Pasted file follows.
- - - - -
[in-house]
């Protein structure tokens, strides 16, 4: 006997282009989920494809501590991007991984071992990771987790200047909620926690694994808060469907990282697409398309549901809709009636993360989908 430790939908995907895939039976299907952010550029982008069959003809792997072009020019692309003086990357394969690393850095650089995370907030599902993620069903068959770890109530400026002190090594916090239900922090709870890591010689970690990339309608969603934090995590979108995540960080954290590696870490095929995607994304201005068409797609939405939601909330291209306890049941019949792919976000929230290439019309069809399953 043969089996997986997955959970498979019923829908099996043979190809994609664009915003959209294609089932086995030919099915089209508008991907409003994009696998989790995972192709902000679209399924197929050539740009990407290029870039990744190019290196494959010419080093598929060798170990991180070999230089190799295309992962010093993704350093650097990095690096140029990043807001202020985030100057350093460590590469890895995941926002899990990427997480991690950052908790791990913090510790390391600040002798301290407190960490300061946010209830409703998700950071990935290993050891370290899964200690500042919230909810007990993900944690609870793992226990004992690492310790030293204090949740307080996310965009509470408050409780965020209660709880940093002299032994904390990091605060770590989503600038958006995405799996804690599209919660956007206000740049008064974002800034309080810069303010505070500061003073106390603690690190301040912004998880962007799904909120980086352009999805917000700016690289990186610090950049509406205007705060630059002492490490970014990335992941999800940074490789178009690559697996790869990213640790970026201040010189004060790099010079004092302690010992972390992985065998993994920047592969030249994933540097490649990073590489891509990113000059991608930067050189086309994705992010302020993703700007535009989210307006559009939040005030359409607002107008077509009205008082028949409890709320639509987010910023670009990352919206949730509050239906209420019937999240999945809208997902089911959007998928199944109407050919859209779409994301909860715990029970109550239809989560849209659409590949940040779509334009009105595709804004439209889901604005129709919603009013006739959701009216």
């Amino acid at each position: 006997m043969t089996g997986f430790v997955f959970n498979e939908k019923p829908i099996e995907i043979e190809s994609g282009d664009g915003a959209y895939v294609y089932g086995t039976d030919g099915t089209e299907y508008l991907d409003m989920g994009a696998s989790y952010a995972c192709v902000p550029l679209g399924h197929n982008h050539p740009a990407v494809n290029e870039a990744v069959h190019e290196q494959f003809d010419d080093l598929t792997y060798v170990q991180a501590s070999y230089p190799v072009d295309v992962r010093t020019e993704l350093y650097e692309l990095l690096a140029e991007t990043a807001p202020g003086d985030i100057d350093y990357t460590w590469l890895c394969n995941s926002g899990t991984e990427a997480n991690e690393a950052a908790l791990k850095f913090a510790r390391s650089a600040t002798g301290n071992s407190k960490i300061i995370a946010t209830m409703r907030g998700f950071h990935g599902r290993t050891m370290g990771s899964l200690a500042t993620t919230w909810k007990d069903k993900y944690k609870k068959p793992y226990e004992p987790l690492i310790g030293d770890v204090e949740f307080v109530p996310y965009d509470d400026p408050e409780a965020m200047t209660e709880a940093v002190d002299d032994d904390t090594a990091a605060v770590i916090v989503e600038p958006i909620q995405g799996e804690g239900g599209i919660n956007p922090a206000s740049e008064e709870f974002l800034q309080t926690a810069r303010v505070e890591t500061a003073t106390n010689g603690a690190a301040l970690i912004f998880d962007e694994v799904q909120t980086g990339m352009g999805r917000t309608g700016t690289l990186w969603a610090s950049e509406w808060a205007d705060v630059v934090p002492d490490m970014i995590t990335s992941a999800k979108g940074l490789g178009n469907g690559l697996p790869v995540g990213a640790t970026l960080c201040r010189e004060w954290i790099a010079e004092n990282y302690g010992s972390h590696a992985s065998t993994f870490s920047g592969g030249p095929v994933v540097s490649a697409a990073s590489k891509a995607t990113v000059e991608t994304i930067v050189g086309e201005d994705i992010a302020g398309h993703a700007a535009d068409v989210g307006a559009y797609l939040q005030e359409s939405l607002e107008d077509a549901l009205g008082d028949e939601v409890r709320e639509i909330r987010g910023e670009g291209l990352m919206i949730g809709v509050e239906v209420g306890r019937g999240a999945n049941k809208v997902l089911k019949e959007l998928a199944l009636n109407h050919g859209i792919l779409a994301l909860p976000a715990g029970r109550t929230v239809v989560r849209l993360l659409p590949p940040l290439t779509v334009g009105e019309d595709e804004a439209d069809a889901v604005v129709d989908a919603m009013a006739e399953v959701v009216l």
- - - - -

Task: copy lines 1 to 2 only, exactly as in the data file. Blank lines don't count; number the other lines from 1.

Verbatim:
[in-house]
């Protein structure tokens, strides 16, 4: 006997282009989920494809501590991007991984071992990771987790200047909620926690694994808060469907990282697409398309549901809709009636993360989908 430790939908995907895939039976299907952010550029982008069959003809792997072009020019692309003086990357394969690393850095650089995370907030599902993620069903068959770890109530400026002190090594916090239900922090709870890591010689970690990339309608969603934090995590979108995540960080954290590696870490095929995607994304201005068409797609939405939601909330291209306890049941019949792919976000929230290439019309069809399953 043969089996997986997955959970498979019923829908099996043979190809994609664009915003959209294609089932086995030919099915089209508008991907409003994009696998989790995972192709902000679209399924197929050539740009990407290029870039990744190019290196494959010419080093598929060798170990991180070999230089190799295309992962010093993704350093650097990095690096140029990043807001202020985030100057350093460590590469890895995941926002899990990427997480991690950052908790791990913090510790390391600040002798301290407190960490300061946010209830409703998700950071990935290993050891370290899964200690500042919230909810007990993900944690609870793992226990004992690492310790030293204090949740307080996310965009509470408050409780965020209660709880940093002299032994904390990091605060770590989503600038958006995405799996804690599209919660956007206000740049008064974002800034309080810069303010505070500061003073106390603690690190301040912004998880962007799904909120980086352009999805917000700016690289990186610090950049509406205007705060630059002492490490970014990335992941999800940074490789178009690559697996790869990213640790970026201040010189004060790099010079004092302690010992972390992985065998993994920047592969030249994933540097490649990073590489891509990113000059991608930067050189086309994705992010302020993703700007535009989210307006559009939040005030359409607002107008077509009205008082028949409890709320639509987010910023670009990352919206949730509050239906209420019937999240999945809208997902089911959007998928199944109407050919859209779409994301909860715990029970109550239809989560849209659409590949940040779509334009009105595709804004439209889901604005129709919603009013006739959701009216």